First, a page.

Pushing the Boundaries of Children’s Literature

Children’s books explored uncharted territory in the mid-1960s as Harper & Row began to champion boundary-pushing children’s and young adult books. After Maurice Sendak’s Where the Wild Things Are (1963) illustrated the aggressive fantasies often experienced by children, other titles dealt increasingly with once-taboo subjects. For example, Louise Fitzhugh’s Harriet the Spy (1964) considered “adult” topics like divorce and alcoholism from a youth perspective.

William Morrow and Company followed suit with Zoa Sherburne’s Too Bad About the Haines Girl (1967), about teen pregnancy, and J. B. Lippincott published titles like Jeannette Everly’s Escape from Nowhere (1969), about peer pressure and drug use.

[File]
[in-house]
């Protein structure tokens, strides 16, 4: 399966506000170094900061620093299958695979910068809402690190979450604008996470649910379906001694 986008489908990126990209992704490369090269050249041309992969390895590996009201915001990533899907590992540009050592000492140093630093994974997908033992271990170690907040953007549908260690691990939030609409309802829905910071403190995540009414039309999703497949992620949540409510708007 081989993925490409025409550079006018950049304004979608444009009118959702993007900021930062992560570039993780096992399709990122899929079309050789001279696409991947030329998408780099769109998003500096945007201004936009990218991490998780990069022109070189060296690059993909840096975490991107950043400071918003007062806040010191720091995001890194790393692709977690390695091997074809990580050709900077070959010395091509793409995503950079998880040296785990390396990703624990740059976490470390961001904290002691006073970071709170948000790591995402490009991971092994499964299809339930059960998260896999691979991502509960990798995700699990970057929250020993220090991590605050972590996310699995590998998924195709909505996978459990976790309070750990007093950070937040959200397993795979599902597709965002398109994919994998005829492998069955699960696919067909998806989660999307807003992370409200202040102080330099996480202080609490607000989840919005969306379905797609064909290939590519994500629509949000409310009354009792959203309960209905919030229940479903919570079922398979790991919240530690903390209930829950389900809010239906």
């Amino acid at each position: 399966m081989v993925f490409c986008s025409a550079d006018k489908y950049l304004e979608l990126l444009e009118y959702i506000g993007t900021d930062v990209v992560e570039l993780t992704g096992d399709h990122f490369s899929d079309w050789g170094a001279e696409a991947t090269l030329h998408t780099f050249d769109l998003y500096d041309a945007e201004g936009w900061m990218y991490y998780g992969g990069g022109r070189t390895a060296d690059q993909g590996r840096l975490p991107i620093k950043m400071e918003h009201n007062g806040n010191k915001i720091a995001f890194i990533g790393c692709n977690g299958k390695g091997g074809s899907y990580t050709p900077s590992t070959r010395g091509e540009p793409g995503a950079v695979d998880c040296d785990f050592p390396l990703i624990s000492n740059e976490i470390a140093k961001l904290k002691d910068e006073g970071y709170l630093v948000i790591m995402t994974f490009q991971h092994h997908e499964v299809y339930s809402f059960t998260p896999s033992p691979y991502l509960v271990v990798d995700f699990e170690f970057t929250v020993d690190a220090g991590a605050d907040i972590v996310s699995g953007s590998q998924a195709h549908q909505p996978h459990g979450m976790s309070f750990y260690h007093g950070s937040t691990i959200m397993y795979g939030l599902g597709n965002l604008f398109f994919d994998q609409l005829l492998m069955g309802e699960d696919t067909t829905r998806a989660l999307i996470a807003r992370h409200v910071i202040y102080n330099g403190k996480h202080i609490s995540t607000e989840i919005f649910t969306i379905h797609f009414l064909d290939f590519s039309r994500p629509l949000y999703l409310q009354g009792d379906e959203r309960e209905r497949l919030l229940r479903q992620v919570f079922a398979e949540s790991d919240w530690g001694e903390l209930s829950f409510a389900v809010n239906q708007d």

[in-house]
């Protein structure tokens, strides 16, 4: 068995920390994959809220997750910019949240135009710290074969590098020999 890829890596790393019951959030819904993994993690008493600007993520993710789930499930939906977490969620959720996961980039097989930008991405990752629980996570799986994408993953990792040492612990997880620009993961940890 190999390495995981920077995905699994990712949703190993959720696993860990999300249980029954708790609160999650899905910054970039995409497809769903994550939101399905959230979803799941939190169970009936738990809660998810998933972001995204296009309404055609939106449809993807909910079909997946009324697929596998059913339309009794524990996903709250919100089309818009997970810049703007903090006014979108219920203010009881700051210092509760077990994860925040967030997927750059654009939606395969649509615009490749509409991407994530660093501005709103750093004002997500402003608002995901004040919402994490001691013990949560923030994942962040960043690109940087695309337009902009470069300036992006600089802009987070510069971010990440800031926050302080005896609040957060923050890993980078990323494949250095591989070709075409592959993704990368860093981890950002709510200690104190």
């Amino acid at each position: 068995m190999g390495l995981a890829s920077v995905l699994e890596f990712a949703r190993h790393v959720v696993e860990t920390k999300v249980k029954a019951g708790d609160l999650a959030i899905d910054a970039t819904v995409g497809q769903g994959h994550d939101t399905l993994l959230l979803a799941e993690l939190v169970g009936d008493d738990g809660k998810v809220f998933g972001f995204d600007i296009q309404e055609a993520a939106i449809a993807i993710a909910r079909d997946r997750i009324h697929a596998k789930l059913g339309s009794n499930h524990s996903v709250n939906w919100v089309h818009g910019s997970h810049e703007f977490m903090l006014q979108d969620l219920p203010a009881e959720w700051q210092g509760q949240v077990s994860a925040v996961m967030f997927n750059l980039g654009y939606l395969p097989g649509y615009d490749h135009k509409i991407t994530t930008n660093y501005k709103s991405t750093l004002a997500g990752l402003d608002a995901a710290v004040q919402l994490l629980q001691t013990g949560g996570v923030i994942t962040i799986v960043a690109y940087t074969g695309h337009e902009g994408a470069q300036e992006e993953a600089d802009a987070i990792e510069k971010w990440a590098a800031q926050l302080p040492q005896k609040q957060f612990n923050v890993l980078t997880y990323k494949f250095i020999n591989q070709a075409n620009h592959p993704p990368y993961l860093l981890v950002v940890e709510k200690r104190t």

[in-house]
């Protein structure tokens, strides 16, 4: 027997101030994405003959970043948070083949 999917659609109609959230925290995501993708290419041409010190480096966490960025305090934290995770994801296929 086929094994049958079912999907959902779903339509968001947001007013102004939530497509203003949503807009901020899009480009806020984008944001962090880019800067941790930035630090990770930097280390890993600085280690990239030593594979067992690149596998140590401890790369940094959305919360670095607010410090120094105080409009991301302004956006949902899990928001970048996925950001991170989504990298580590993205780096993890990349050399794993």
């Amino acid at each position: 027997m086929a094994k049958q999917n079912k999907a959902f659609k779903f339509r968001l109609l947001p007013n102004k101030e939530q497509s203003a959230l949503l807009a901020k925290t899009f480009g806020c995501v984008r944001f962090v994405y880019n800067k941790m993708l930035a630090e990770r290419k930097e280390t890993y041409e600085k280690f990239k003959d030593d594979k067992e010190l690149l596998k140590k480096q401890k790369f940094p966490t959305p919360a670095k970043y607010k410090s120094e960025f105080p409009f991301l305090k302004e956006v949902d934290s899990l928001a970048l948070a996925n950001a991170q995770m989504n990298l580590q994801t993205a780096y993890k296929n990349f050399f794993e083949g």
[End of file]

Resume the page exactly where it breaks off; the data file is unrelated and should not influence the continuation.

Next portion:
Harper & Row editor and author Charlotte Zolotow published William’s Doll (1972), tackling stereotyping and gender roles, while Ursula Nordstrom championed John Donovan’s I’ll Get There. It Better Be Worth the Trip. (1969), which included a homosexual relationship. When asked about progressiveness in youth literature, Nordstrom said, “The walls crumble down just a little all the time.”